Henderson edges Whippets in key league showdown
In a clash with first place on the line and playing on the road in a fierce crosswind with driving rain, it helps to have the stability of experienced seniors who have been playing together for 10 years.
That’s what West Chester Henderson head coach Sean Ryan has, and on Thursday evening at DeSerafino Stadium, it made all of the difference in the Warriors’ 1-0 boys’ soccer triumph over Downingtown West.
Looking to successfully defend its Ches-Mont National title, Henderson took a major step, thanks in part to the calming influence of veterans Richie Schlentz, Jared Matthias and Max Zandi.
“We have a good group back on defense,” Ryan said. “We have three guys who are seniors who have played together since they were 7 years old. They know each other’s strengths and how to cover for each other. It’s nice to have that kind of experience on the back line.
“We know the kind of team West is. That they would sit in, counter and look to hit restarts. The conditions kind of helped them, so we just wanted to make sure we didn’t make any silly mistakes.”
Now 4-0 in the division (12-1 overall), the Warriors limited the Whippets (2-1-2, 4-1-2 overall) to just three shots on goal, enabling sophomore goalkeeper Brady McSwain to register the shutout.
“To come here on a rainy, cold night against a very competitive opponent, we knew we would
have to come out strong in order to win this game,” Schlentz said.
“Our guys came really came out, on a tough night, and really took care of business,” Ryan added. “A lot of these guys have played a ton of soccer and know how to handle when it is wet and slick on the turf.
“This is a very big win. Downingtown West is always a very strong program. It came down to them and us last year for the (Ches-Mont) National side. I know they had a couple ties, but for us to beat them here, it gives us a two-game lead because now we have the head-tohead against them.”
Determined to get off to a good start, Henderson misfired on a couple early scoring chances when drives from Tom Caufield and Kevin Kiefer sailed over the West crossbar. But at the 15:39 mark, Schlentz broke the scoreless tie on a scramble following a Warrior corner kick.
“We ran a play off a corner and I happened to be in the right place at the right time,” Schlentz explained. “It was a bit of a garbage goal, but I’ll take it.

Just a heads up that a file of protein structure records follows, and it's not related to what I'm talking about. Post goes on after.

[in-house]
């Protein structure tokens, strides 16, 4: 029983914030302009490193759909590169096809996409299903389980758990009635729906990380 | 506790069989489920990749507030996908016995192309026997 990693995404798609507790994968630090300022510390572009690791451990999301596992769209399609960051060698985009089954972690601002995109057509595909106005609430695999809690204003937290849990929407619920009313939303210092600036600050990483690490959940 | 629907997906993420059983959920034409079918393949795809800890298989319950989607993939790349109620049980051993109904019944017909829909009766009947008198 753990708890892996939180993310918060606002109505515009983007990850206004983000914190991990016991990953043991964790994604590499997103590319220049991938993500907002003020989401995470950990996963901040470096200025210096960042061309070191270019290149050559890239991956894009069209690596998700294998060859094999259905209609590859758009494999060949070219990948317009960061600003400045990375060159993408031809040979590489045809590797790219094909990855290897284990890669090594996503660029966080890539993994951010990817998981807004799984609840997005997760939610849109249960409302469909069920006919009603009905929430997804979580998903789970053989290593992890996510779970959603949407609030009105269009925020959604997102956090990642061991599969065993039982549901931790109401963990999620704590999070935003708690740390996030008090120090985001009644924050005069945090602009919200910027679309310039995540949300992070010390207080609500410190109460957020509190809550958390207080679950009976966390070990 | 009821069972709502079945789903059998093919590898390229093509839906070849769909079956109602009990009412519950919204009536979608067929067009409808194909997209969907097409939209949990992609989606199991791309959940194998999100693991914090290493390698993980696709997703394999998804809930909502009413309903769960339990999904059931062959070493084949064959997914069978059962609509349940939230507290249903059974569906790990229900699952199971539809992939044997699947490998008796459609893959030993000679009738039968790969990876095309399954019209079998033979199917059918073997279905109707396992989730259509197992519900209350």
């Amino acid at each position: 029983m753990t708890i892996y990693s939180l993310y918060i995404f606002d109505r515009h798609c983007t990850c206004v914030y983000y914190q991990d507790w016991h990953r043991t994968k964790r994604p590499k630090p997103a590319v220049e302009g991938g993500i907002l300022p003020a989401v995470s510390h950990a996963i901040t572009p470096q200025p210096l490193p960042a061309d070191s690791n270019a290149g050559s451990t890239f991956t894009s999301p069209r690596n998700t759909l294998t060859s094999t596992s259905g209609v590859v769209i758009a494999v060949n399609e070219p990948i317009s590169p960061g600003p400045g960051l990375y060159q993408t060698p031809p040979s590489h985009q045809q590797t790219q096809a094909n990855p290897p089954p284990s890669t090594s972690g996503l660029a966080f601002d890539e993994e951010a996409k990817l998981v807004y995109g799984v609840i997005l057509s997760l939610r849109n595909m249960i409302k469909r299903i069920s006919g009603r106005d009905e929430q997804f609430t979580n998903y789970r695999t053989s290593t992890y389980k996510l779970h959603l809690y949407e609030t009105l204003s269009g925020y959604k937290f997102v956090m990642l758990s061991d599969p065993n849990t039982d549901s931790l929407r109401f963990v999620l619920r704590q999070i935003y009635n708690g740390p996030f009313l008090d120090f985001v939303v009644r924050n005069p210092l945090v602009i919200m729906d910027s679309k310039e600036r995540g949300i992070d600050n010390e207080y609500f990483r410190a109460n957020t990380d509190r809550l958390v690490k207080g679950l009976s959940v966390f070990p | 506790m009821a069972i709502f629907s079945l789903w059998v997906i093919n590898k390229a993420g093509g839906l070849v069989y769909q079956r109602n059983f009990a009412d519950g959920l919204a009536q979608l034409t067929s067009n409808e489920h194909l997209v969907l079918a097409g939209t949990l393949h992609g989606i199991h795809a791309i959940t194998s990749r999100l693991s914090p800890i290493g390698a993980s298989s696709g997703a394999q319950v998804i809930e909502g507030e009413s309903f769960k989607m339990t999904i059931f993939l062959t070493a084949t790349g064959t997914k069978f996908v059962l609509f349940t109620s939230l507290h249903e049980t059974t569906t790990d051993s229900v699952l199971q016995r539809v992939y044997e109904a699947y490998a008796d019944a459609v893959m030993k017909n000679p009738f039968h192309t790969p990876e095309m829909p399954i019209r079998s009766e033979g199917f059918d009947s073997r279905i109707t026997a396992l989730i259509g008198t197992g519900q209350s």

“(West’s) keeper spilled the ball, it bounced off a few players in the box and kind of came right to my foot and I just knocked it in.”
Teammates Caufield and Charlie Collins also had prime scoring chances before the intermission. And even though Henderson took a slim 1-0 lead into the break, it was important to strike first.
“You don’t want to let Henderson front-run,” said Downingtown West head coach John Hatt. “They are a talented team, and you’re not going to get into a high-scoring battle with them, so the first goal was very important.”
Ryan added: “Anything came happen on a night like tonight. You can slip and fall, the ball can get caught up in the puddles, so to be able to go ahead, that changes the complexion of the game, we were able to do some things safer defensively with the lead.”
Senior forward Frank DeRosa came close to making it 2-0 on a couple of second half occasions, including a sequence where his initial shot was stopped by Whippets senior forward Strash Jaron, and then by West keeper James Meals on the rebound.
Perhaps the Whippets best scoring chance came with just under seven minutes on the clock, when Dylan Loaec blasted a shot that was turned away by McSwain.
“Henderson is a good team and you want to measure yourselves against them,” Hatt said. “We didn’t win the match but we played hard and hopefully that will serve us well the rest of the season.
“They played on the same field in the same conditions we did. They were able to get a goal and we couldn’t quite do that.”
When it was over, Schlentz stressed the importance of having veteran teammates, like Mattias and Roberts, to guide the Warriors through the match and then close it out.
“It helps for sure,” he said. “This is our fourth year playing together in high school, and it was longer than that before. We can help each other read the game. It is nice playing with people you know. That connection really helps.”
With just six regular season matches remaining, and only two against division opponents, Henderson is closing in on another title.
“We’ve won it the last two years, and we want to win it again,” Schlentz said. “We also want to go far in states, but we have to take it one match at a time. We can’t get caught looking too far ahead.”